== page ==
Mark Stewart and Ollie Wood came up one agonising point short of a Madison bronze medal to leave Great Britain riding away from the Track Cycling World Championships with six medals.
The young British pair finished third in the final sprint for the line in the final event of the week, just inches away from second and the two vital points that would have taken them up onto the podium.
But they settled for fourth and brought the curtain down on a successful week for the British team in Apeldoorn, Netherlands.
Finishing with two gold medals, three silver and one bronze, Britain ended the championships second in the medal table alongside Germany, Australia and Italy - while the home nation led the way with 12 in total, including five gold.
Earlier in the day Elinor Barker - returning to action after being forced to miss Saturday’s women’s Madison following a crash in Friday’s omnium - came up short in the defence of her world points race crown, admitting something needs to change if she it to get back to her best.
“I’m not feeling myself to be honest, I haven’t done for a little while. I think something needs to change in training, race strategies, I’m not sure,” said Barker, who finished 12th in the points race to follow up her silver medal from the team pursuit.
“I didn’t feel like myself going into it. I tried to kid myself a little bit that I could maybe get a lap, but I would’ve needed so much luck, I just didn’t have the legs.
“The team pursuit was really special, that exceeded my expectations - especially considering how I knew I felt in myself.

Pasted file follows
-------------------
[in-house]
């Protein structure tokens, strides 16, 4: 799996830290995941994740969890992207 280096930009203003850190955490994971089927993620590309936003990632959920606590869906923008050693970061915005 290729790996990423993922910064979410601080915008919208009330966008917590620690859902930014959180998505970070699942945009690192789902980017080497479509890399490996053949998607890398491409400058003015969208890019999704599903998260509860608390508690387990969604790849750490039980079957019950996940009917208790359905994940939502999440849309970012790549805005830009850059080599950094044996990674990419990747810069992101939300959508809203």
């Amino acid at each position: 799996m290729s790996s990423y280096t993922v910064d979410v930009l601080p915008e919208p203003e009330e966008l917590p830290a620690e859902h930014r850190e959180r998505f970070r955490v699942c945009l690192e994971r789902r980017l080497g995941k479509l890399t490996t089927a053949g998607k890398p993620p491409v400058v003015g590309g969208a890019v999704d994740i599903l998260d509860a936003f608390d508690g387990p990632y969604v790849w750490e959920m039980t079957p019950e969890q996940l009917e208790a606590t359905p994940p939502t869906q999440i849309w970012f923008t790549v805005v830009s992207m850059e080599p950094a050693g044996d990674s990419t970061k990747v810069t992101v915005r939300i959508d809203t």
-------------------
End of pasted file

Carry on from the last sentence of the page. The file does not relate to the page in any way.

“I’m a very long way off my best so I was a little bit worried about trying to keep up with Katie Archibald if I’m honest, but we just about managed it.”
The day’s other events saw Katy Marchant finish ninth in the women’s keirin, while fellow Olympic medallist Callum Skinner came ninth in the kilometre time trial, with Joe Truman 12th.
But the curtain fell on the championships after a thrilling men’s Madison that saw Wood and Stewart come so close to their first world medal as a pair.
Stewart had already picked up a first world medal earlier in the week, winning bronze in the points race, while Wood finished sixth in Saturday’s omnium.
And they looked to be on form early in the 200-lap race as they battled for sprint points, scoring in seven of the first 12 intermediate dashes.
In all, they registered points in 12 of the 20 sprints - accumulating 36 points - but it was their inability to take a lap on the field, something each of the other pairs in the top five managed, that ultimately cost them a place on the podium.
But with the pair both aged just 22 and more than two years to go until the Madison returns to the Olympic track cycling programme at Tokyo 2020, there is plenty of time to develop relative to the experienced pairs that finished above them in Apeldoorn.